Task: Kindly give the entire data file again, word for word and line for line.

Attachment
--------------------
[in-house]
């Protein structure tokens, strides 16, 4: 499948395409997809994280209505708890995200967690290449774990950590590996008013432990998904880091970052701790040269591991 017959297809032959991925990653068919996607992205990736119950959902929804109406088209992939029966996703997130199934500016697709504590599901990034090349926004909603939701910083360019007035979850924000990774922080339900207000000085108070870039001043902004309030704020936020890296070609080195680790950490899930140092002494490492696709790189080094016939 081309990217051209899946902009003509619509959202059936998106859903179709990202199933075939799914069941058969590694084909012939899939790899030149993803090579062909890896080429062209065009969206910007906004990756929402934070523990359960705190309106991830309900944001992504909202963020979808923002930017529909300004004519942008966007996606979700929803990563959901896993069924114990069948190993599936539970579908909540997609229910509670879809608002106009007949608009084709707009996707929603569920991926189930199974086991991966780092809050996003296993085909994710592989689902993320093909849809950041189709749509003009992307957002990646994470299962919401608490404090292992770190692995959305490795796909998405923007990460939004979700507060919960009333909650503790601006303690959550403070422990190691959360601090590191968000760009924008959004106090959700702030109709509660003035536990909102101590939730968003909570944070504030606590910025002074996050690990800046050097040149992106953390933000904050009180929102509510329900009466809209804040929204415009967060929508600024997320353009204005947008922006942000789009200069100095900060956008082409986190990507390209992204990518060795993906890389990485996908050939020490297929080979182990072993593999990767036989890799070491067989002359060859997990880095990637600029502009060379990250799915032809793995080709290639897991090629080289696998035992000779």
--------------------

[in-house]
């Protein structure tokens, strides 16, 4: 499948395409997809994280209505708890995200967690290449774990950590590996008013432990998904880091970052701790040269591991 017959297809032959991925990653068919996607992205990736119950959902929804109406088209992939029966996703997130199934500016697709504590599901990034090349926004909603939701910083360019007035979850924000990774922080339900207000000085108070870039001043902004309030704020936020890296070609080195680790950490899930140092002494490492696709790189080094016939 081309990217051209899946902009003509619509959202059936998106859903179709990202199933075939799914069941058969590694084909012939899939790899030149993803090579062909890896080429062209065009969206910007906004990756929402934070523990359960705190309106991830309900944001992504909202963020979808923002930017529909300004004519942008966007996606979700929803990563959901896993069924114990069948190993599936539970579908909540997609229910509670879809608002106009007949608009084709707009996707929603569920991926189930199974086991991966780092809050996003296993085909994710592989689902993320093909849809950041189709749509003009992307957002990646994470299962919401608490404090292992770190692995959305490795796909998405923007990460939004979700507060919960009333909650503790601006303690959550403070422990190691959360601090590191968000760009924008959004106090959700702030109709509660003035536990909102101590939730968003909570944070504030606590910025002074996050690990800046050097040149992106953390933000904050009180929102509510329900009466809209804040929204415009967060929508600024997320353009204005947008922006942000789009200069100095900060956008082409986190990507390209992204990518060795993906890389990485996908050939020490297929080979182990072993593999990767036989890799070491067989002359060859997990880095990637600029502009060379990250799915032809793995080709290639897991090629080289696998035992000779």